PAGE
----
Hilber and Lorivel (2012) assessed the development of anxiety and spontaneous exploratory behavior following total degeneration of cerebral cortex in Cerebral Lurcher mutant mice. The subjects were evaluated for the locomotor activity and explorative behavior under both the open and closed configurations of the I maze. It was observed that unlike the litter controls, the Lurcher mutant mice did not avoid the testing alley significantly in the open configuration. No reduced exploration in the closed configuration was observed in the mutant mice. It was concluded that cerebral damages alter behavior under stressful conditions but do not affect anxiety and spontaneous behavior in neutral conditions.
Evaluation of the anxiolytic effects of benzodiazepine chlordiazepoxide
Anxiolytic effects of benzodiazepine chlordiazepoxide (CDP) were assessed using the Balb/c mice. The subjects were divided into two groups: a control group and an experimental group. The control group received 5 mg/kg vehicle, whereas the experimental group was given 5 mg/kg of benzodiazepine. The subjects were assessed for the anxiety and exploratory behavior using the I maze. It was observed that the control animals spent less time in the open testing alley as compared to the closed starting alley in the open configuration. Whereas, this avoidance was much reduced in the CDP cohort. No remarkable contrasts for place preference were found in the groups when tested under the closed configuration (Hilber & Lorivel, 2012).
The data obtained from the I maze is simple and straightforward. The parameters that can be measured in the task are as follows:
- Locomotor activity
- Number of entries in the testing and starting alley
- Latency to enter the testing alley
- Percentage time spent in the closed or open arm
Total time spent in the maze
Strengths & Limitations
The behavioral analysis conducted by the I maze provides a sensitive model for the evaluation of anxiety and exploratory behavior. The apparatus is simple and unique. The maze can be used under two configurations: closed (less aversive) and open (aversive) allowing study of the different aspects of anxiety-related behavior. The task is less anxiogenic as compared to the Elevated Plus Maze test because it permits the subject to make a quick choice. Unlike the Elevated Plus Maze, subjects are able to see the other arm clearly during their stay in the I maze. The task helps to assess the implication of habituation in behavioral disinhibition by familiarizing the test subjects to the experimental conditions before the test trials begin. The apparatus provides a conducive environment to the animals which facilitate the interpretation of drug action; therefore, it can be effectively used for pharmacological evaluation of anxiolytics and anxiogenics. The task can also be used to evaluate the implication of brain degeneration in anxiety disorders.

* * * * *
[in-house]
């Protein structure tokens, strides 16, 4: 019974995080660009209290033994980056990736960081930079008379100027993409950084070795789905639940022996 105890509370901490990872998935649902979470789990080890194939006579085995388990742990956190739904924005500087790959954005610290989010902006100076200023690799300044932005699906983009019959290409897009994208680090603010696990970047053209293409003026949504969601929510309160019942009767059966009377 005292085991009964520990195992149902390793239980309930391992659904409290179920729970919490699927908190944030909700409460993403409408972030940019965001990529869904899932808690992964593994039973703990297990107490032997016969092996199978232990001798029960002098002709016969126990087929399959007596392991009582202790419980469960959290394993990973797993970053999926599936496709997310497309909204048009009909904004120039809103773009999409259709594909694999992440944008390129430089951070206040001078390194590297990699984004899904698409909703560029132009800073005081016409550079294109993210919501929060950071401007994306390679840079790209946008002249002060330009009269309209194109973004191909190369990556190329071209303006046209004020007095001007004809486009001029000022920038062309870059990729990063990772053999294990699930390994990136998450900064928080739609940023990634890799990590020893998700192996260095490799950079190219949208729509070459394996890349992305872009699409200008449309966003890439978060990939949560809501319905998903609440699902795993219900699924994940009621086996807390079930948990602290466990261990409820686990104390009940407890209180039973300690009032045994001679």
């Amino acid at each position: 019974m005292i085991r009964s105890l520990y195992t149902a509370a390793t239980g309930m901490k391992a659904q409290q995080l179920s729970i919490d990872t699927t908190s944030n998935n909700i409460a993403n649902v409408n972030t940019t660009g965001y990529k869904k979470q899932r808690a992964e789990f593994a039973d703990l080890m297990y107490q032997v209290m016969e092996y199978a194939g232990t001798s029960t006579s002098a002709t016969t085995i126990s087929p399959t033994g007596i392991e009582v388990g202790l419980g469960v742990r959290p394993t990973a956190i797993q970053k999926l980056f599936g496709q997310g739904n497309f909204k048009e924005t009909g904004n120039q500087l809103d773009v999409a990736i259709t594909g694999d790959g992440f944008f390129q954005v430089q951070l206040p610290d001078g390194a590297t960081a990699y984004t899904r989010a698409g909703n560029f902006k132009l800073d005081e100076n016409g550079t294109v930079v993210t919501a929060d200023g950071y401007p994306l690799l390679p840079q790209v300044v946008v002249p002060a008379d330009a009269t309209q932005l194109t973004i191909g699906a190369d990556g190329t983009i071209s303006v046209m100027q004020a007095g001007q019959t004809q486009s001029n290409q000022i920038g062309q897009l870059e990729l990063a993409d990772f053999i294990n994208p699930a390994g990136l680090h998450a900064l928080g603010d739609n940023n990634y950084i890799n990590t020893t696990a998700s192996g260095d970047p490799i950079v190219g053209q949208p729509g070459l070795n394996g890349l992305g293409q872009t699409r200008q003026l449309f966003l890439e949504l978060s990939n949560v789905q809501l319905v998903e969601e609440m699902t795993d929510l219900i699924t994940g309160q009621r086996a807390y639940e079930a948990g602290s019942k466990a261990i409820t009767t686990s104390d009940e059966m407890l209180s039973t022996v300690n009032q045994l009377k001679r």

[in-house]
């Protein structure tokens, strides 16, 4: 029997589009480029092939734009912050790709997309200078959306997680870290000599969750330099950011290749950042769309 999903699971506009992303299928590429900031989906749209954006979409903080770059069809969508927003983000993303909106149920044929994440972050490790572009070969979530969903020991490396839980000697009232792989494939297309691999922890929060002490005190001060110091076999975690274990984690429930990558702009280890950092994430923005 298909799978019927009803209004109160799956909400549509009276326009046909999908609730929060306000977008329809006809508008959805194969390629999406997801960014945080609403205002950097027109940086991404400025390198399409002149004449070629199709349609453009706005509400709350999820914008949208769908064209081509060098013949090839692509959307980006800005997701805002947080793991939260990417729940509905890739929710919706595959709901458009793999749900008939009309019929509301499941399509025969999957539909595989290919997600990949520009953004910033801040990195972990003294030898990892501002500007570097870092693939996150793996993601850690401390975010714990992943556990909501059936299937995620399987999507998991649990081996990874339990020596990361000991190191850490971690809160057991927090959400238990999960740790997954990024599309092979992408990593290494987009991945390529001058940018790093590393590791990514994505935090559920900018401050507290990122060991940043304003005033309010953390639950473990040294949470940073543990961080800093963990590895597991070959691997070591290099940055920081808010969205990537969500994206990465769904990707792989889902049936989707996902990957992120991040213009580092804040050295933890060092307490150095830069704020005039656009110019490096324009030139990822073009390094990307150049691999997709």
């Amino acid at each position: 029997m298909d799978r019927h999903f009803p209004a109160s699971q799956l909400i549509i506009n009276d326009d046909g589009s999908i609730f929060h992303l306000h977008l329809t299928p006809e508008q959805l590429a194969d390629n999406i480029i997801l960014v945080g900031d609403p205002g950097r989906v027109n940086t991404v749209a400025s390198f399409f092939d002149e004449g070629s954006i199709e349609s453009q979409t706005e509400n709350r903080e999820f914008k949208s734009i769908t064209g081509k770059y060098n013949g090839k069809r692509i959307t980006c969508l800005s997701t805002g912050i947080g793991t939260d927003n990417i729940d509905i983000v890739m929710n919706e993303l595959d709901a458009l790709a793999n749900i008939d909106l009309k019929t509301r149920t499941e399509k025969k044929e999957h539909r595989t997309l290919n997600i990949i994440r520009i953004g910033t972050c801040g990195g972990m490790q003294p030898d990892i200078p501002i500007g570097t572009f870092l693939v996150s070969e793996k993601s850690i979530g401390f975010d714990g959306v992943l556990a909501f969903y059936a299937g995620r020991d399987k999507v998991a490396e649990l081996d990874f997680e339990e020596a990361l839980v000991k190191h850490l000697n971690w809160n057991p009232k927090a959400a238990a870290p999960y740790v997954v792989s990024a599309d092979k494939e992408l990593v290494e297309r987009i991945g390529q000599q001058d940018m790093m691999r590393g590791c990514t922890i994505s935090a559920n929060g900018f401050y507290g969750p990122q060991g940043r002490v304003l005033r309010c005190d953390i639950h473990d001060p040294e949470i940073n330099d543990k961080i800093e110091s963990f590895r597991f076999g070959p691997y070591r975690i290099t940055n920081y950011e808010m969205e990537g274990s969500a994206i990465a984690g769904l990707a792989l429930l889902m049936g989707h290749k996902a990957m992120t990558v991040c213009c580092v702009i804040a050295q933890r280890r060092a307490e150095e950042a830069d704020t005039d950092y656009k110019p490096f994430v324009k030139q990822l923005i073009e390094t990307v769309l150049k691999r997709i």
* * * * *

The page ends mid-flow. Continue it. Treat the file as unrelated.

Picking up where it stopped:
The task performance can be varied depending on the age, sex, strain, and species of the test subject. Furthermore, the emotional state of the animals also affects the task performance. Other factors such as visual, olfactory, and auditory cues may also exasperate the task.
Summary & Key Points
- I-Maze test is used to evaluate anxiety and exploratory behavior.
- I-Maze test is based on the principles of the Elevated Plus Maze test.
- In comparison to other tests, the I maze is less anxiogenic and requires minimal handling of the subject.
- The task utilizes the rodent’s innate explorative drive and proclivity towards dark, closed spaces to evaluate anxiety.
- The apparatus permits both the open (aversive) and closed (less aversive) configurations.
- The I-Maze can be effectively used to assess the effects of habituation and drug treatments on spontaneous and anxiety-related behaviors.
- The toolkit is useful to evaluate the efficacy of potential anxiolytics and anxiogenics.
Hilber. P., & Lorivel. T. (2012). Measure of anxiety and exploration behaviours in cerebellar mice using a simple and unique apparatus: influence of habituation on behavioural disinhibition. Proceedings of Measuring Behavior, 28-31.